ASV: There were Haitian students who came here in the 1930s, for example, Philippe Cantave. He was a student who actually founded an association called l'Association canado-haïtienne, the Canadian-Haitian association.
GB: In 1937, in Quebec City, there was a conference on the French Language in Canada, and a Haitian delegation was specially invited to take part.
Montreal was the francophone capital of the Americas, so it was a popular destination for that first wave of Haitians, the several hundred people who came in the early 1960s.
ASV: But they settled here as exiles, and that’s an important distinction. They weren’t planning to stay permanently. In their minds, they were waiting for the fall of the dictatorship, so they could go home.
GB: They didn’t have much trouble integrating into the Quebec labour market. The province was in the middle of its own transformation. The Haitians arrived at the height of the Quiet Revolution.
ASV: That was a significant transformation that was happening in that period, but it was one without bloodshed, without social upheaval, without a single gunshot being fired. That’s why they call it the Quiet Revolution.
GB: The Quiet Revolution was a period of political, economic, social, and cultural change that lasted 10 years, from 1960 to 1970. And during this time...
ASV: The Quebec government set out to strengthen the province’s position within Canada. And to accomplish that, it pursued several economic development projects.
GB: One of the most significant was the nationalization of electricity in 1963. Since then, the province’s power grid has been managed entirely by Hydro-Québec.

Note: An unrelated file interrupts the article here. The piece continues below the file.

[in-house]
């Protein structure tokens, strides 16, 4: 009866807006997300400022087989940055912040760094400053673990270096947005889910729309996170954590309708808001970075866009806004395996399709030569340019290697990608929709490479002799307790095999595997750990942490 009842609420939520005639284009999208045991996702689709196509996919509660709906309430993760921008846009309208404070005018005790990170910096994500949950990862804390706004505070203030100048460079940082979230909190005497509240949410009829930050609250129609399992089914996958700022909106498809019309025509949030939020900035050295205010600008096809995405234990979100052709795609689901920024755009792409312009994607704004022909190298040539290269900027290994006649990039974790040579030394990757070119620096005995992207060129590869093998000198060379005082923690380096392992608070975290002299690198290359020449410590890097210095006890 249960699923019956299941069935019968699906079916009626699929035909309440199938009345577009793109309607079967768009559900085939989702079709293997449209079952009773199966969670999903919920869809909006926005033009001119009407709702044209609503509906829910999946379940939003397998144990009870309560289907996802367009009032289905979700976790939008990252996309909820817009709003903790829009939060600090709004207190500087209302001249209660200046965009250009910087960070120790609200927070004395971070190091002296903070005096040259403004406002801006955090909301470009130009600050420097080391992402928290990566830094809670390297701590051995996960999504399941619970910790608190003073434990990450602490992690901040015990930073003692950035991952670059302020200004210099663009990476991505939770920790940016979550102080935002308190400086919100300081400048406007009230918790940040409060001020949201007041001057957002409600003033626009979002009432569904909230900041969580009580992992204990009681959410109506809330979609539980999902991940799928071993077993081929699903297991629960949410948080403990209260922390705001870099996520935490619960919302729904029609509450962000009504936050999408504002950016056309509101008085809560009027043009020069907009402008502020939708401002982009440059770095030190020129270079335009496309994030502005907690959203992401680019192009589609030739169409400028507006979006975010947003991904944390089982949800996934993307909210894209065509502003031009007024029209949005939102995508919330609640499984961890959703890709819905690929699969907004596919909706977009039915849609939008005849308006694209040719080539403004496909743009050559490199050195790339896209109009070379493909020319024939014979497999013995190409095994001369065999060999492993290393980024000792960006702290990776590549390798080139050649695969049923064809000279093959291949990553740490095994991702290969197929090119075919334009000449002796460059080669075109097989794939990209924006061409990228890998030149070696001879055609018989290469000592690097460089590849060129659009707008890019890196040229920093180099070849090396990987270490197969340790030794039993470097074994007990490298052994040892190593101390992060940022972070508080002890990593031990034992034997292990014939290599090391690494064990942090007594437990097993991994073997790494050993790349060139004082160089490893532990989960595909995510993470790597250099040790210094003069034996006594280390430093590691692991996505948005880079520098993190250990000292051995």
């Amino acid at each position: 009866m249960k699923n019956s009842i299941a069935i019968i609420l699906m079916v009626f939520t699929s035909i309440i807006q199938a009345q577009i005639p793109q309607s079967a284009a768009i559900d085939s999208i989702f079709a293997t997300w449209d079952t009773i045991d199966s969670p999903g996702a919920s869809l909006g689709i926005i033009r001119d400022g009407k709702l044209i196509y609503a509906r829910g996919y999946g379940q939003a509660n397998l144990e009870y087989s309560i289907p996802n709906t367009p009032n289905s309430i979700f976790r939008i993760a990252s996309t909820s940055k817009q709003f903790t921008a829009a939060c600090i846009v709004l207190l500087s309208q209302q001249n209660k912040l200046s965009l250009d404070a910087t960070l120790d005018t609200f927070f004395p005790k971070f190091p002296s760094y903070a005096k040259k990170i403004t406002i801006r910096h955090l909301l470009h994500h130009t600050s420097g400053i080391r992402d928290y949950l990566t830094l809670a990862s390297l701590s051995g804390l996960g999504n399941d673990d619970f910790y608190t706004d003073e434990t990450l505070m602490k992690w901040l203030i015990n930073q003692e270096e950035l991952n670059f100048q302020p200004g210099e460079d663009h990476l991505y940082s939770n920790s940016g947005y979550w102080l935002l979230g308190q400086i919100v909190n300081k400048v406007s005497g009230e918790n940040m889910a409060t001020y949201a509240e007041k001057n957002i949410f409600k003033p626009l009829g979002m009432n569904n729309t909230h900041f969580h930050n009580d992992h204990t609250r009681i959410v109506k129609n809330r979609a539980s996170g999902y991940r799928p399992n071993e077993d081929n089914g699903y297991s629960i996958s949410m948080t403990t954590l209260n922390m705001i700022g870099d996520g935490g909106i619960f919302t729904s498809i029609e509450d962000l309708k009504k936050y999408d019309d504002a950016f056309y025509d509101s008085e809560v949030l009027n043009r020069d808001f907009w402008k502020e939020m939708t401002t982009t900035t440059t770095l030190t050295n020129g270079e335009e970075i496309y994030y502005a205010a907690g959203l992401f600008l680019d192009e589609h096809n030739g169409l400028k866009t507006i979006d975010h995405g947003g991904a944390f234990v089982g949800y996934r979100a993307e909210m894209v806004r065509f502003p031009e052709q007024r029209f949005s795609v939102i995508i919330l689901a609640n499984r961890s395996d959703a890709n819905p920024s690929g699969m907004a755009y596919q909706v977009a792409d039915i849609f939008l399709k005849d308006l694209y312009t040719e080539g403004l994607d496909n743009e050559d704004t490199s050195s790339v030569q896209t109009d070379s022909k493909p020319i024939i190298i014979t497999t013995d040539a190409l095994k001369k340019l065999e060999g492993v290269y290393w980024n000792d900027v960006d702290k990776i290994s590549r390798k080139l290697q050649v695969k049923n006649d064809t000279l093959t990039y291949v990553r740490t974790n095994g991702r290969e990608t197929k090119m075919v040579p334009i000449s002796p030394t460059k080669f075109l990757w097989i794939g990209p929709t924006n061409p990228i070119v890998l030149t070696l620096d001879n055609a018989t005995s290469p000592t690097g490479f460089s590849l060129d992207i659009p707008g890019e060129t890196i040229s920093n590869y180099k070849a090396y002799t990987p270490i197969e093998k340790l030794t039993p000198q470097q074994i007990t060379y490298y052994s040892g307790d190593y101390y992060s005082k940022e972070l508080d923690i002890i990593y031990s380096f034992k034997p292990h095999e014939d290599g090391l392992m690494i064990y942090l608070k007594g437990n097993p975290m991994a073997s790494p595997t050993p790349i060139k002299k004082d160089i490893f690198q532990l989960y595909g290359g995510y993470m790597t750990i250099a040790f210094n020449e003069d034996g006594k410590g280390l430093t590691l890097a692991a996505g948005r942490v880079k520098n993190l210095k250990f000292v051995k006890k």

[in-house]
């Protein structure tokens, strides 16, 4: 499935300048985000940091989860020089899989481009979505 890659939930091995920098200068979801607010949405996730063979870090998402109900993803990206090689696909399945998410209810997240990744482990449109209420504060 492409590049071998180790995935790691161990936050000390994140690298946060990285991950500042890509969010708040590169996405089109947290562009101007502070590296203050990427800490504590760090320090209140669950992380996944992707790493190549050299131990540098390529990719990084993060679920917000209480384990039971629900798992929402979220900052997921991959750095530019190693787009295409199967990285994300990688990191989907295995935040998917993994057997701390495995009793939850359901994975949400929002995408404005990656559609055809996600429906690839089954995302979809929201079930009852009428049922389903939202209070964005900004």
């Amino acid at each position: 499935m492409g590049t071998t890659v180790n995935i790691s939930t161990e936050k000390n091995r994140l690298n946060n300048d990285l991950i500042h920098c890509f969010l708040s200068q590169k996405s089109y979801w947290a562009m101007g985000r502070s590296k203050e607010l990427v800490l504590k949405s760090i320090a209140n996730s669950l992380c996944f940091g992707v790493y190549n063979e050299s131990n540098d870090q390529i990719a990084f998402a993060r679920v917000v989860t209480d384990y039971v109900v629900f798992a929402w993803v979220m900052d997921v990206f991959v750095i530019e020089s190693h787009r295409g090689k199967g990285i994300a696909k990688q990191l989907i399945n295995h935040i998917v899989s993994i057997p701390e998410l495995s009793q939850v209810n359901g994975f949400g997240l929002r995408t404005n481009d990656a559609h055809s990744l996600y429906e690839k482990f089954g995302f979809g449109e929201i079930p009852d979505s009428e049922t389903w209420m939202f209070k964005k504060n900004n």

ASV: This revolution was also a period of emancipation for women in Quebec.
GB: Women demanded gender equality. They gained equal access to higher education on the same terms as men, and they entered the workforce in large numbers.
Imagine, before the Quiet Revolution, none of this was possible.
ASV: Previously, education in Quebec had been dominated by the Catholic Church - by the clergy. And now the State was taking over.
GB: In 1968, the province founded the University of Quebec network, which today includes 10 academic institutions.
ASV: There was a new sense of openness to other cultures. A lot of relationships were formed. And there were some Quebecers, even in the sovereignty and independence movement, who felt they had a lot in common with people in the developing world, who, at that time, were trying to rid themselves of colonialism.
GB: Some Quebecers dreamed of sovereignty, and they felt a strong sense of solidarity with the struggle for independence and democracy in other nations.
ASV: That’s why the Haitian intellectuals who arrived in that period were so well received and they found their place.
GB: Throughout the Quiet Revolution, they remained politically active. And despite the distance from their country of origin, they continued to denounce the Haitian dictatorship.
ASV: Exile left a strong mark on Haitian literature here in Canada, in the United States, and in France as well.
There was a whole literary movement that focused on denouncing the dictatorship. It started at that time and went on until the 1980s.
GB: In 1971, 14 years into his reign of terror, François Duvalier died. But by then, he had managed to appoint a successor: his 19-year-old son, Jean-Claude. Like his father, he too became president for life.
ASV: Think about what this meant for that first wave of exiles who had wanted to go home one day. Now, in 1971, it became virtually impossible. They were going to die abroad. There was no way for them to go home.